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My new U substitution approach? is this legal?

  1. Feb 16, 2010 #1
    Allow me to explain my new theory, The "Mancini conjecture."

    Ok....lets say I have an integral like (4-x^2)^(1/2) dx.

    and letting u = 4-x^2, we get du/dx = -2x,

    and if I took the second derivative of du/dx....i would get -2

    this would be ideal, because I would then have du'' = -2 dx, or -1/2 du'' = dx.

    So what I'm trying to ask is, if a u substitution doesnt work out clean...that is, when i take du/dx and I end up with something that doesnt help me, what exactly is stopping me from going on, that is keep taking the next derivative...just keep taking the nth derivative until eventually I end up with a constant, which I can then pull out in front of the integral. Of course, if I do this, I would have to compensate for this somehow. I am having difficulty seeing how I would compensate for this, but I have a feeling like there is an obvious compensation that could be made. Maybe take the antiderivative of the answer you get using du'' instead of du. Could I just add an another integral sign each time i differentiate u another time? that is take the antiderivative of an antiderivative as many times as i differentiate u? Maybe I would have to differentiate u again each time I take the next derivative of du/dx . Is the integral of u du the same as the integral of u' du''?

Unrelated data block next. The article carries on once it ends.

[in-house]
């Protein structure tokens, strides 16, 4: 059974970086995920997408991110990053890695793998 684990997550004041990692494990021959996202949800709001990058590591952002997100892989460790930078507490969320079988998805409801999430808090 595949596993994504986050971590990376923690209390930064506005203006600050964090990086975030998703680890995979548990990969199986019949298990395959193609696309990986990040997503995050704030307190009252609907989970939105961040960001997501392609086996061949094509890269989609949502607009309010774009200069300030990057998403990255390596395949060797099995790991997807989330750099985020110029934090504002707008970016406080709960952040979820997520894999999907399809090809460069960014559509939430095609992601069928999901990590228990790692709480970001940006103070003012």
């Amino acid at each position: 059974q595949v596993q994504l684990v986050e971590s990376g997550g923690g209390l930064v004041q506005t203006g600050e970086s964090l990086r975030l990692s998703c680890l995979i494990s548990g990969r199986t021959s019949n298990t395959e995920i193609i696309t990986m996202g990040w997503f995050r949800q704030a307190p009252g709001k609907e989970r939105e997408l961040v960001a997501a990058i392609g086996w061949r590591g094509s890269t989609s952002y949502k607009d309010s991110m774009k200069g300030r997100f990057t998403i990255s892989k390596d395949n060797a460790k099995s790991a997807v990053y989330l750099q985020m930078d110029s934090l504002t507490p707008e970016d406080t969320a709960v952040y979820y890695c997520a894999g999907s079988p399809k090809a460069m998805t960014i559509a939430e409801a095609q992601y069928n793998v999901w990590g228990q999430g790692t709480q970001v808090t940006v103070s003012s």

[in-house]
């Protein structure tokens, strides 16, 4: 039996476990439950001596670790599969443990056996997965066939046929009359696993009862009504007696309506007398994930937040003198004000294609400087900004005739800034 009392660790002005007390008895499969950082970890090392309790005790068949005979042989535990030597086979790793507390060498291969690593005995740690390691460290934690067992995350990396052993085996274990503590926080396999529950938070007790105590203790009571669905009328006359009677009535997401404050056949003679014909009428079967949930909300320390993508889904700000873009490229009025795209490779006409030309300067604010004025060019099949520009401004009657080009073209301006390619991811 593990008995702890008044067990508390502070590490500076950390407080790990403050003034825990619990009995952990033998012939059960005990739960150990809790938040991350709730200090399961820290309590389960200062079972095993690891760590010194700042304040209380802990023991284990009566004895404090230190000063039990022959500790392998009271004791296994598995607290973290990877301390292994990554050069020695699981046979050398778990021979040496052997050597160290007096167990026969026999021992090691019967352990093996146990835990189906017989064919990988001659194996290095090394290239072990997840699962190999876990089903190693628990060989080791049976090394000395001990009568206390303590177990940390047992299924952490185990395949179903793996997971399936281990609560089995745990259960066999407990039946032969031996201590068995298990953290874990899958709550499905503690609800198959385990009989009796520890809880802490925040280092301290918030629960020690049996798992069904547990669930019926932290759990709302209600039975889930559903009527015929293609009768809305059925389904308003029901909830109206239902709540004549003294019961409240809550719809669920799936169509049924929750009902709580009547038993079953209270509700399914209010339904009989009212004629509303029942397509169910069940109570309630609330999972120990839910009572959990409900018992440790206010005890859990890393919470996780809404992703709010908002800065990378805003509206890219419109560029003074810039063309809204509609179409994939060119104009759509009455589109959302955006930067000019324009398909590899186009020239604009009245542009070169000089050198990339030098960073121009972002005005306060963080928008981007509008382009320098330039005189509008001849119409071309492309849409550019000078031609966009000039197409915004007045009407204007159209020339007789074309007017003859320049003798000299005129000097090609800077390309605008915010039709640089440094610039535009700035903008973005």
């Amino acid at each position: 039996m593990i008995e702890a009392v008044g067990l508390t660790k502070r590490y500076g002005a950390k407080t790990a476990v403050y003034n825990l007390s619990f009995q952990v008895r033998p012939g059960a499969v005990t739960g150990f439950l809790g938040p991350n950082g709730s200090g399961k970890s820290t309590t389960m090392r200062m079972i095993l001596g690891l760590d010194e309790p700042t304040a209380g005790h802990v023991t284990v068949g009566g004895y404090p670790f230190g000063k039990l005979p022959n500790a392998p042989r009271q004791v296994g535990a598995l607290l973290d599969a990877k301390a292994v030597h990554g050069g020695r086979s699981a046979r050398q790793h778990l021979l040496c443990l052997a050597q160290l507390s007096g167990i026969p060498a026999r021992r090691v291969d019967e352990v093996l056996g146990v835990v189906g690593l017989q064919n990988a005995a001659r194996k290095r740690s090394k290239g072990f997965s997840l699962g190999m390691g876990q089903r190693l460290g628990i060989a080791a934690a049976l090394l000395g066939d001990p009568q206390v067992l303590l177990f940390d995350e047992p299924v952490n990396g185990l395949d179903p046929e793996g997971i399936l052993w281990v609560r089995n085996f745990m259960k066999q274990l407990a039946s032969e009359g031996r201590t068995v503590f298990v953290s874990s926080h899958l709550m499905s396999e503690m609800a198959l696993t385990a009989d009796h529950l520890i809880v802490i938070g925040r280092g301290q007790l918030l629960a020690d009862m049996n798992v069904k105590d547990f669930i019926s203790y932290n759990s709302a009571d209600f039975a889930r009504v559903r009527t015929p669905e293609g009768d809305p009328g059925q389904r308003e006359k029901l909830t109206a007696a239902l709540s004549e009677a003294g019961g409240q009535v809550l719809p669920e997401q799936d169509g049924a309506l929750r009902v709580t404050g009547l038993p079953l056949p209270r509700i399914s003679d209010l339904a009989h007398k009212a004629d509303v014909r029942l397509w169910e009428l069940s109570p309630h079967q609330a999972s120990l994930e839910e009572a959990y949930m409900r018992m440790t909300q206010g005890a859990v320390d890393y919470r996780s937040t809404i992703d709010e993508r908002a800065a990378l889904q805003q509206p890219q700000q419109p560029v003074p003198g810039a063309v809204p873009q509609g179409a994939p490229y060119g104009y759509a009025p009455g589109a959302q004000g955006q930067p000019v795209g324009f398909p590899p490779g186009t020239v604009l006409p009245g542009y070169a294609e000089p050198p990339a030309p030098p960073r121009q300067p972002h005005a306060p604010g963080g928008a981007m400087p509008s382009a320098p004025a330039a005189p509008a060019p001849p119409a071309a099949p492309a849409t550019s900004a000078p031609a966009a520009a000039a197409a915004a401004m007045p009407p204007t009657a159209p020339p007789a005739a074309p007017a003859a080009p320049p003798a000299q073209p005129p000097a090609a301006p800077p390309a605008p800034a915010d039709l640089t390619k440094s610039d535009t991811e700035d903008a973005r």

I have this feeling like I'm on to something, because if the exponent is positive, wouldn't I eventually get a constant after n differentiations? Wouldn't this make taking integrals super easy? Just differentiate n times until you get a constant, apply n compensations to the integral for doing that, and pull the constant out front. So once I figure out how to relate the integral of u du'' to u du, I will claim my nobel prize. My intuition is "if you take the derivative of du n times, just take the nth antiderivative of your answer." I just thought of it today doing my calculus 2 homework, and I became excited. We haven't learned integration by parts yet. I should sit down with a pencil and paper and test my intuition, but i'm a B student
    and i suck at integrals, and USA mens hockey is on soon. Let me know if I'm on to something. Thanks!
  2. jcsd
  3. Feb 16, 2010 #2


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    I can't quite figure out what you are trying to do. However when changing variables for integration purposes, only the first derivative makes sense. You are replacing dx by (dx/du)du. Higher derivatives are irrelevant.
  4. Feb 16, 2010 #3
    I don't believe that would work. I mean you couldn't really take a second indefinite integral because you must add a constant when integrating.
  5. Feb 17, 2010 #4
    Try it and see... You can easily check the result of an integration problem by differentiating the answer to see if you get the original integrand.

    In this case, as noted in another reply, it doesn't work.
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